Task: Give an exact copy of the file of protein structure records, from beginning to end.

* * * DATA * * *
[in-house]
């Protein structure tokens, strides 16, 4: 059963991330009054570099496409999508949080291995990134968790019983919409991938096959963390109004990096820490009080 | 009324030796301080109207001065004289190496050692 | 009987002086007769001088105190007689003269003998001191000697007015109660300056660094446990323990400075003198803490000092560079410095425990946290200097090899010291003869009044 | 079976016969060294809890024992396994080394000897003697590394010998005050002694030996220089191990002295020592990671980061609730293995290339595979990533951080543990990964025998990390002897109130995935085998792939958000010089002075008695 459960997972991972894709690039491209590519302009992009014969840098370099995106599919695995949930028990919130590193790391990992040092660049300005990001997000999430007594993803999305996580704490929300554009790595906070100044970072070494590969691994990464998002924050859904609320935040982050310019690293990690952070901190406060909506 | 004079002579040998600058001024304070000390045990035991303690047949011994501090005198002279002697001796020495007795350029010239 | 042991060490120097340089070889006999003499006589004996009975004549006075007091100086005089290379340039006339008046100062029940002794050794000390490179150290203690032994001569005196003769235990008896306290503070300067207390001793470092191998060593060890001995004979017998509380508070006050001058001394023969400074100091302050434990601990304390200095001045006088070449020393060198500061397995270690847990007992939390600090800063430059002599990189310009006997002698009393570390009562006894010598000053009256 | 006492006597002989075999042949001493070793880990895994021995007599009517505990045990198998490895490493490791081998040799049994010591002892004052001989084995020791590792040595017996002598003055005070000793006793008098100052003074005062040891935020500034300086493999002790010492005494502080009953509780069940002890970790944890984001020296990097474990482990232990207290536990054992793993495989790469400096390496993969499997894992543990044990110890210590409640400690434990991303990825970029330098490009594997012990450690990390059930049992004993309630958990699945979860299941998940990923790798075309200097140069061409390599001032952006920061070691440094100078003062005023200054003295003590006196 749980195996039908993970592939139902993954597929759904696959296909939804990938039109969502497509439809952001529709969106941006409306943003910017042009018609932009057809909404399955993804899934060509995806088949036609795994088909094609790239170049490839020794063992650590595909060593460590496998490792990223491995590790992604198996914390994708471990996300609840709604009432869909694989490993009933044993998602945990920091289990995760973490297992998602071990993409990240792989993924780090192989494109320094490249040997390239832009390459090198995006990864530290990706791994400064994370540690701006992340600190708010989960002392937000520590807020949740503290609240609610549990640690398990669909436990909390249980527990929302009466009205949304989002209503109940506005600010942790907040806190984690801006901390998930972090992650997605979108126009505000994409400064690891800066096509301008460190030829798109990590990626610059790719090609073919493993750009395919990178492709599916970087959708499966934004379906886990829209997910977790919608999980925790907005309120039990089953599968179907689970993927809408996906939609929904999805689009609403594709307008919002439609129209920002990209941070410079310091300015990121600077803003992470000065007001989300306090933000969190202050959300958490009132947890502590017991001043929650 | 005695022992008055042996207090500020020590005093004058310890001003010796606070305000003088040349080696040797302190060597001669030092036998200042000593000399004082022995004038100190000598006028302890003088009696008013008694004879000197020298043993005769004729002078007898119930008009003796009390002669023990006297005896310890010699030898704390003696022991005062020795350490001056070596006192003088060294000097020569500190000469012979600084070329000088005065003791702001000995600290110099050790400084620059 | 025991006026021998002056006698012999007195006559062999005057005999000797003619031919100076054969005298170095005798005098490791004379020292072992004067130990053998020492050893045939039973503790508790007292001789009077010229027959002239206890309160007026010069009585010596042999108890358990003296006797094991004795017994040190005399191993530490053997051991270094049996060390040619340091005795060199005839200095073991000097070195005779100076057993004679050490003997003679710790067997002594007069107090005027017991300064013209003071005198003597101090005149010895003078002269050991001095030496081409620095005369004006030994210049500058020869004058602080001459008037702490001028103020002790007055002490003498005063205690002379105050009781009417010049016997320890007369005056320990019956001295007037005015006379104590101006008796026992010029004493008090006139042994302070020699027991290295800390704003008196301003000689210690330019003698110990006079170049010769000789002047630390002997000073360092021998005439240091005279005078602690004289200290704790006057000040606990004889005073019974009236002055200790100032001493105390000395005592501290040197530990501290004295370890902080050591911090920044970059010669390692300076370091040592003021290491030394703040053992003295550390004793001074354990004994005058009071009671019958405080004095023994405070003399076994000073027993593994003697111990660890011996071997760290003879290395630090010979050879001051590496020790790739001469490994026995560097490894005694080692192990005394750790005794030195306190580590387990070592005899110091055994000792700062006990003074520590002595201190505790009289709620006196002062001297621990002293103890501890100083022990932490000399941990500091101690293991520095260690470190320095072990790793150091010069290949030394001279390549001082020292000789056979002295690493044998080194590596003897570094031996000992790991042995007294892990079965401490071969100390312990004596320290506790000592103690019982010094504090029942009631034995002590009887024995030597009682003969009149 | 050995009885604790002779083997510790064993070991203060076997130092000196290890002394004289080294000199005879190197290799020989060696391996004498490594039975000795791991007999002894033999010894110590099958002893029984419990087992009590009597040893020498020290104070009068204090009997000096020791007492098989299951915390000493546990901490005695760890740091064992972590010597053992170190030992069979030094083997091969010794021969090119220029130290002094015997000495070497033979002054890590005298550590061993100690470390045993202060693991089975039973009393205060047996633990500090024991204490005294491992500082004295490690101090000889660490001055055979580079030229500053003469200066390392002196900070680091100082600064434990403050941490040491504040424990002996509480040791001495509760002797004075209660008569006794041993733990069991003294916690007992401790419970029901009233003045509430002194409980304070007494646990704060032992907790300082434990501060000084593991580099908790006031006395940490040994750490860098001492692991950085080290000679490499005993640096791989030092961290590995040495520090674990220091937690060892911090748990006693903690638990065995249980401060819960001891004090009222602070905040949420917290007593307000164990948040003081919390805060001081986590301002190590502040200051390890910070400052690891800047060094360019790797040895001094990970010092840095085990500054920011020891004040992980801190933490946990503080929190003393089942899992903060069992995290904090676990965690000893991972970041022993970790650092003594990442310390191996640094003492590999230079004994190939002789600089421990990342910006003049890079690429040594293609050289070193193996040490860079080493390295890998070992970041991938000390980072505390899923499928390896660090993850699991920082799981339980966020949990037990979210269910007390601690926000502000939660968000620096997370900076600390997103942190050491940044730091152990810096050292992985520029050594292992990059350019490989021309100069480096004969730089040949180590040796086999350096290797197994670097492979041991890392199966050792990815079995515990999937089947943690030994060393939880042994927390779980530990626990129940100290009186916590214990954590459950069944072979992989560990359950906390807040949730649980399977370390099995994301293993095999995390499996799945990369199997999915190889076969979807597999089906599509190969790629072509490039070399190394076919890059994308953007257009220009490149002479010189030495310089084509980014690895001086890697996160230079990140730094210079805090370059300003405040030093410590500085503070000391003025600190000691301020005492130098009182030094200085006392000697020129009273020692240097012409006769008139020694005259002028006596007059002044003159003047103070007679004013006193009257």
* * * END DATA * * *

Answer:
[in-house]
């Protein structure tokens, strides 16, 4: 059963991330009054570099496409999508949080291995990134968790019983919409991938096959963390109004990096820490009080 | 009324030796301080109207001065004289190496050692 | 009987002086007769001088105190007689003269003998001191000697007015109660300056660094446990323990400075003198803490000092560079410095425990946290200097090899010291003869009044 | 079976016969060294809890024992396994080394000897003697590394010998005050002694030996220089191990002295020592990671980061609730293995290339595979990533951080543990990964025998990390002897109130995935085998792939958000010089002075008695 459960997972991972894709690039491209590519302009992009014969840098370099995106599919695995949930028990919130590193790391990992040092660049300005990001997000999430007594993803999305996580704490929300554009790595906070100044970072070494590969691994990464998002924050859904609320935040982050310019690293990690952070901190406060909506 | 004079002579040998600058001024304070000390045990035991303690047949011994501090005198002279002697001796020495007795350029010239 | 042991060490120097340089070889006999003499006589004996009975004549006075007091100086005089290379340039006339008046100062029940002794050794000390490179150290203690032994001569005196003769235990008896306290503070300067207390001793470092191998060593060890001995004979017998509380508070006050001058001394023969400074100091302050434990601990304390200095001045006088070449020393060198500061397995270690847990007992939390600090800063430059002599990189310009006997002698009393570390009562006894010598000053009256 | 006492006597002989075999042949001493070793880990895994021995007599009517505990045990198998490895490493490791081998040799049994010591002892004052001989084995020791590792040595017996002598003055005070000793006793008098100052003074005062040891935020500034300086493999002790010492005494502080009953509780069940002890970790944890984001020296990097474990482990232990207290536990054992793993495989790469400096390496993969499997894992543990044990110890210590409640400690434990991303990825970029330098490009594997012990450690990390059930049992004993309630958990699945979860299941998940990923790798075309200097140069061409390599001032952006920061070691440094100078003062005023200054003295003590006196 749980195996039908993970592939139902993954597929759904696959296909939804990938039109969502497509439809952001529709969106941006409306943003910017042009018609932009057809909404399955993804899934060509995806088949036609795994088909094609790239170049490839020794063992650590595909060593460590496998490792990223491995590790992604198996914390994708471990996300609840709604009432869909694989490993009933044993998602945990920091289990995760973490297992998602071990993409990240792989993924780090192989494109320094490249040997390239832009390459090198995006990864530290990706791994400064994370540690701006992340600190708010989960002392937000520590807020949740503290609240609610549990640690398990669909436990909390249980527990929302009466009205949304989002209503109940506005600010942790907040806190984690801006901390998930972090992650997605979108126009505000994409400064690891800066096509301008460190030829798109990590990626610059790719090609073919493993750009395919990178492709599916970087959708499966934004379906886990829209997910977790919608999980925790907005309120039990089953599968179907689970993927809408996906939609929904999805689009609403594709307008919002439609129209920002990209941070410079310091300015990121600077803003992470000065007001989300306090933000969190202050959300958490009132947890502590017991001043929650 | 005695022992008055042996207090500020020590005093004058310890001003010796606070305000003088040349080696040797302190060597001669030092036998200042000593000399004082022995004038100190000598006028302890003088009696008013008694004879000197020298043993005769004729002078007898119930008009003796009390002669023990006297005896310890010699030898704390003696022991005062020795350490001056070596006192003088060294000097020569500190000469012979600084070329000088005065003791702001000995600290110099050790400084620059 | 025991006026021998002056006698012999007195006559062999005057005999000797003619031919100076054969005298170095005798005098490791004379020292072992004067130990053998020492050893045939039973503790508790007292001789009077010229027959002239206890309160007026010069009585010596042999108890358990003296006797094991004795017994040190005399191993530490053997051991270094049996060390040619340091005795060199005839200095073991000097070195005779100076057993004679050490003997003679710790067997002594007069107090005027017991300064013209003071005198003597101090005149010895003078002269050991001095030496081409620095005369004006030994210049500058020869004058602080001459008037702490001028103020002790007055002490003498005063205690002379105050009781009417010049016997320890007369005056320990019956001295007037005015006379104590101006008796026992010029004493008090006139042994302070020699027991290295800390704003008196301003000689210690330019003698110990006079170049010769000789002047630390002997000073360092021998005439240091005279005078602690004289200290704790006057000040606990004889005073019974009236002055200790100032001493105390000395005592501290040197530990501290004295370890902080050591911090920044970059010669390692300076370091040592003021290491030394703040053992003295550390004793001074354990004994005058009071009671019958405080004095023994405070003399076994000073027993593994003697111990660890011996071997760290003879290395630090010979050879001051590496020790790739001469490994026995560097490894005694080692192990005394750790005794030195306190580590387990070592005899110091055994000792700062006990003074520590002595201190505790009289709620006196002062001297621990002293103890501890100083022990932490000399941990500091101690293991520095260690470190320095072990790793150091010069290949030394001279390549001082020292000789056979002295690493044998080194590596003897570094031996000992790991042995007294892990079965401490071969100390312990004596320290506790000592103690019982010094504090029942009631034995002590009887024995030597009682003969009149 | 050995009885604790002779083997510790064993070991203060076997130092000196290890002394004289080294000199005879190197290799020989060696391996004498490594039975000795791991007999002894033999010894110590099958002893029984419990087992009590009597040893020498020290104070009068204090009997000096020791007492098989299951915390000493546990901490005695760890740091064992972590010597053992170190030992069979030094083997091969010794021969090119220029130290002094015997000495070497033979002054890590005298550590061993100690470390045993202060693991089975039973009393205060047996633990500090024991204490005294491992500082004295490690101090000889660490001055055979580079030229500053003469200066390392002196900070680091100082600064434990403050941490040491504040424990002996509480040791001495509760002797004075209660008569006794041993733990069991003294916690007992401790419970029901009233003045509430002194409980304070007494646990704060032992907790300082434990501060000084593991580099908790006031006395940490040994750490860098001492692991950085080290000679490499005993640096791989030092961290590995040495520090674990220091937690060892911090748990006693903690638990065995249980401060819960001891004090009222602070905040949420917290007593307000164990948040003081919390805060001081986590301002190590502040200051390890910070400052690891800047060094360019790797040895001094990970010092840095085990500054920011020891004040992980801190933490946990503080929190003393089942899992903060069992995290904090676990965690000893991972970041022993970790650092003594990442310390191996640094003492590999230079004994190939002789600089421990990342910006003049890079690429040594293609050289070193193996040490860079080493390295890998070992970041991938000390980072505390899923499928390896660090993850699991920082799981339980966020949990037990979210269910007390601690926000502000939660968000620096997370900076600390997103942190050491940044730091152990810096050292992985520029050594292992990059350019490989021309100069480096004969730089040949180590040796086999350096290797197994670097492979041991890392199966050792990815079995515990999937089947943690030994060393939880042994927390779980530990626990129940100290009186916590214990954590459950069944072979992989560990359950906390807040949730649980399977370390099995994301293993095999995390499996799945990369199997999915190889076969979807597999089906599509190969790629072509490039070399190394076919890059994308953007257009220009490149002479010189030495310089084509980014690895001086890697996160230079990140730094210079805090370059300003405040030093410590500085503070000391003025600190000691301020005492130098009182030094200085006392000697020129009273020692240097012409006769008139020694005259002028006596007059002044003159003047103070007679004013006193009257």